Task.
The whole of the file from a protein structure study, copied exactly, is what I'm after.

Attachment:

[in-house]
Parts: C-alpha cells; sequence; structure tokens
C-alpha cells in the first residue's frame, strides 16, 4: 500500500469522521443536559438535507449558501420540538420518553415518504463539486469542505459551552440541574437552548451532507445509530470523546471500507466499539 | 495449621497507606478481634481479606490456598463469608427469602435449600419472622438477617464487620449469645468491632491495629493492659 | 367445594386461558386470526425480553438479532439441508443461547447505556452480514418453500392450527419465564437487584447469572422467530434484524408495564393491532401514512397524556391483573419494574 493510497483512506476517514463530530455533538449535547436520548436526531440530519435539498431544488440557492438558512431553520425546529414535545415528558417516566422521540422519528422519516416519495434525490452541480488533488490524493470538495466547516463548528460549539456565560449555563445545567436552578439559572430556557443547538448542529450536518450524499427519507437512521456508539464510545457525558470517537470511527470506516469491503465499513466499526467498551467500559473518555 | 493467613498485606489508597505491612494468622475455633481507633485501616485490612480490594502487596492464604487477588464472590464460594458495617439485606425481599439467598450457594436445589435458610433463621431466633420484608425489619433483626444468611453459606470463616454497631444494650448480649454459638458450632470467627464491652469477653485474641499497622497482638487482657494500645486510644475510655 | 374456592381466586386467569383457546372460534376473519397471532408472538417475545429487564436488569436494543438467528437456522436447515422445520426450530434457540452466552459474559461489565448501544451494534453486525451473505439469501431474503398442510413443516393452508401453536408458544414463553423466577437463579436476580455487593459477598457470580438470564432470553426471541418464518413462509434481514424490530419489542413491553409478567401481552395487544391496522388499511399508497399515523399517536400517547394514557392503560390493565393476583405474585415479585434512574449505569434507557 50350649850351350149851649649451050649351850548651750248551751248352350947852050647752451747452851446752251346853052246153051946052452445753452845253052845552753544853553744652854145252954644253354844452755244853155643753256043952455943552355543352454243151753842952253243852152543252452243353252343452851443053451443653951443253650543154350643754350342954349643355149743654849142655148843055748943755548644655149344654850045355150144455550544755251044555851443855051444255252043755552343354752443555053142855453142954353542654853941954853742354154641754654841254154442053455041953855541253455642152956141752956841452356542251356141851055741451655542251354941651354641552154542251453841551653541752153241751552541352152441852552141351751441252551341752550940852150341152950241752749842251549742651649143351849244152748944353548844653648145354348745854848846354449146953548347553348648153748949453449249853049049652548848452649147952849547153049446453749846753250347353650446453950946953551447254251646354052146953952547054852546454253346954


[in-house]
Parts: C-alpha cells; sequence; structure tokens
C-alpha cells in the first residue's frame, strides 16, 4: 500500500469522521443536559438535507449558501420540538420518553415518504463539486469542505459551552440541574437552548451532507445509530470523546471500507466499539 | 495449621497507606478481634481479606490456598463469608427469602435449600419472622438477617464487620449469645468491632491495629493492659 | 367445594386461558386470526425480553438479532439441508443461547447505556452480514418453500392450527419465564437487584447469572422467530434484524408495564393491532401514512397524556391483573419494574 493510497483512506476517514463530530455533538449535547436520548436526531440530519435539498431544488440557492438558512431553520425546529414535545415528558417516566422521540422519528422519516416519495434525490452541480488533488490524493470538495466547516463548528460549539456565560449555563445545567436552578439559572430556557443547538448542529450536518450524499427519507437512521456508539464510545457525558470517537470511527470506516469491503465499513466499526467498551467500559473518555 | 493467613498485606489508597505491612494468622475455633481507633485501616485490612480490594502487596492464604487477588464472590464460594458495617439485606425481599439467598450457594436445589435458610433463621431466633420484608425489619433483626444468611453459606470463616454497631444494650448480649454459638458450632470467627464491652469477653485474641499497622497482638487482657494500645486510644475510655 | 374456592381466586386467569383457546372460534376473519397471532408472538417475545429487564436488569436494543438467528437456522436447515422445520426450530434457540452466552459474559461489565448501544451494534453486525451473505439469501431474503398442510413443516393452508401453536408458544414463553423466577437463579436476580455487593459477598457470580438470564432470553426471541418464518413462509434481514424490530419489542413491553409478567401481552395487544391496522388499511399508497399515523399517536400517547394514557392503560390493565393476583405474585415479585434512574449505569434507557 50350649850351350149851649649451050649351850548651750248551751248352350947852050647752451747452851446752251346853052246153051946052452445753452845253052845552753544853553744652854145252954644253354844452755244853155643753256043952455943552355543352454243151753842952253243852152543252452243353252343452851443053451443653951443253650543154350643754350342954349643355149743654849142655148843055748943755548644655149344654850045355150144455550544755251044555851443855051444255252043755552343354752443555053142855453142954353542654853941954853742354154641754654841254154442053455041953855541253455642152956141752956841452356542251356141851055741451655542251354941651354641552154542251453841551653541752153241751552541352152441852552141351751441252551341752550940852150341152950241752749842251549742651649143351849244152748944353548844653648145354348745854848846354449146953548347553348648153748949453449249853049049652548848452649147952849547153049446453749846753250347353650446453950946953551447254251646354052146953952547054852546454253346954